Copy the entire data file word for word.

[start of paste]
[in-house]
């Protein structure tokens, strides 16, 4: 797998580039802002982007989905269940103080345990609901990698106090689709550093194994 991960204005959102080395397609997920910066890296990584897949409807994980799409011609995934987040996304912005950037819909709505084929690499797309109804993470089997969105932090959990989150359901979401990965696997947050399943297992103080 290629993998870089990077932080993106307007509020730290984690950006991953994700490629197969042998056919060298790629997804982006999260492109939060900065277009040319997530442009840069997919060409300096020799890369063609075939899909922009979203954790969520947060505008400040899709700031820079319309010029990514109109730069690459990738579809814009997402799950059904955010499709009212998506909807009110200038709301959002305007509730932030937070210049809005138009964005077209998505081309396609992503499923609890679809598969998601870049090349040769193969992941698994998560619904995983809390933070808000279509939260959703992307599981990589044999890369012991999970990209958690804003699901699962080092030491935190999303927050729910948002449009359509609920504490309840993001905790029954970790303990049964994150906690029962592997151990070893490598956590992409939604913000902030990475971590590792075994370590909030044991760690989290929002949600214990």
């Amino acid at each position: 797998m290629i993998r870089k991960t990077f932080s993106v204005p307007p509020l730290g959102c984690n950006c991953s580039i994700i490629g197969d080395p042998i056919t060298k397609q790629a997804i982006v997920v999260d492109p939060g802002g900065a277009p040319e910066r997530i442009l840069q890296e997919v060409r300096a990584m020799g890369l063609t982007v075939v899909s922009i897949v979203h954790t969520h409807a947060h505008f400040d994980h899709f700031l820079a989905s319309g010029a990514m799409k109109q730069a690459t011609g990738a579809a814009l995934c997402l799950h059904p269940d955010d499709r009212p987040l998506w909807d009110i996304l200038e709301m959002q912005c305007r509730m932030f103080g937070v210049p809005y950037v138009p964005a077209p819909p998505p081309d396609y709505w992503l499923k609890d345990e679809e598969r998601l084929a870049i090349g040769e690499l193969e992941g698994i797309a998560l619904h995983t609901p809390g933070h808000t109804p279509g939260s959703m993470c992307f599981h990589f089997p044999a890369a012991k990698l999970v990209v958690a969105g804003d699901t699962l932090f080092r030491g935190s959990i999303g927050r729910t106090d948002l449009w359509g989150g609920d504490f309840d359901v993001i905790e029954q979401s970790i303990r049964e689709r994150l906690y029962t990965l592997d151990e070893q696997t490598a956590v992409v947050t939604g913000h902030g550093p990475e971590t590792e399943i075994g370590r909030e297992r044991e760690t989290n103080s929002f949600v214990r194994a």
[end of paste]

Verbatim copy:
[in-house]
């Protein structure tokens, strides 16, 4: 797998580039802002982007989905269940103080345990609901990698106090689709550093194994 991960204005959102080395397609997920910066890296990584897949409807994980799409011609995934987040996304912005950037819909709505084929690499797309109804993470089997969105932090959990989150359901979401990965696997947050399943297992103080 290629993998870089990077932080993106307007509020730290984690950006991953994700490629197969042998056919060298790629997804982006999260492109939060900065277009040319997530442009840069997919060409300096020799890369063609075939899909922009979203954790969520947060505008400040899709700031820079319309010029990514109109730069690459990738579809814009997402799950059904955010499709009212998506909807009110200038709301959002305007509730932030937070210049809005138009964005077209998505081309396609992503499923609890679809598969998601870049090349040769193969992941698994998560619904995983809390933070808000279509939260959703992307599981990589044999890369012991999970990209958690804003699901699962080092030491935190999303927050729910948002449009359509609920504490309840993001905790029954970790303990049964994150906690029962592997151990070893490598956590992409939604913000902030990475971590590792075994370590909030044991760690989290929002949600214990």
């Amino acid at each position: 797998m290629i993998r870089k991960t990077f932080s993106v204005p307007p509020l730290g959102c984690n950006c991953s580039i994700i490629g197969d080395p042998i056919t060298k397609q790629a997804i982006v997920v999260d492109p939060g802002g900065a277009p040319e910066r997530i442009l840069q890296e997919v060409r300096a990584m020799g890369l063609t982007v075939v899909s922009i897949v979203h954790t969520h409807a947060h505008f400040d994980h899709f700031l820079a989905s319309g010029a990514m799409k109109q730069a690459t011609g990738a579809a814009l995934c997402l799950h059904p269940d955010d499709r009212p987040l998506w909807d009110i996304l200038e709301m959002q912005c305007r509730m932030f103080g937070v210049p809005y950037v138009p964005a077209p819909p998505p081309d396609y709505w992503l499923k609890d345990e679809e598969r998601l084929a870049i090349g040769e690499l193969e992941g698994i797309a998560l619904h995983t609901p809390g933070h808000t109804p279509g939260s959703m993470c992307f599981h990589f089997p044999a890369a012991k990698l999970v990209v958690a969105g804003d699901t699962l932090f080092r030491g935190s959990i999303g927050r729910t106090d948002l449009w359509g989150g609920d504490f309840d359901v993001i905790e029954q979401s970790i303990r049964e689709r994150l906690y029962t990965l592997d151990e070893q696997t490598a956590v992409v947050t939604g913000h902030g550093p990475e971590t590792e399943i075994g370590r909030e297992r044991e760690t989290n103080s929002f949600v214990r194994a």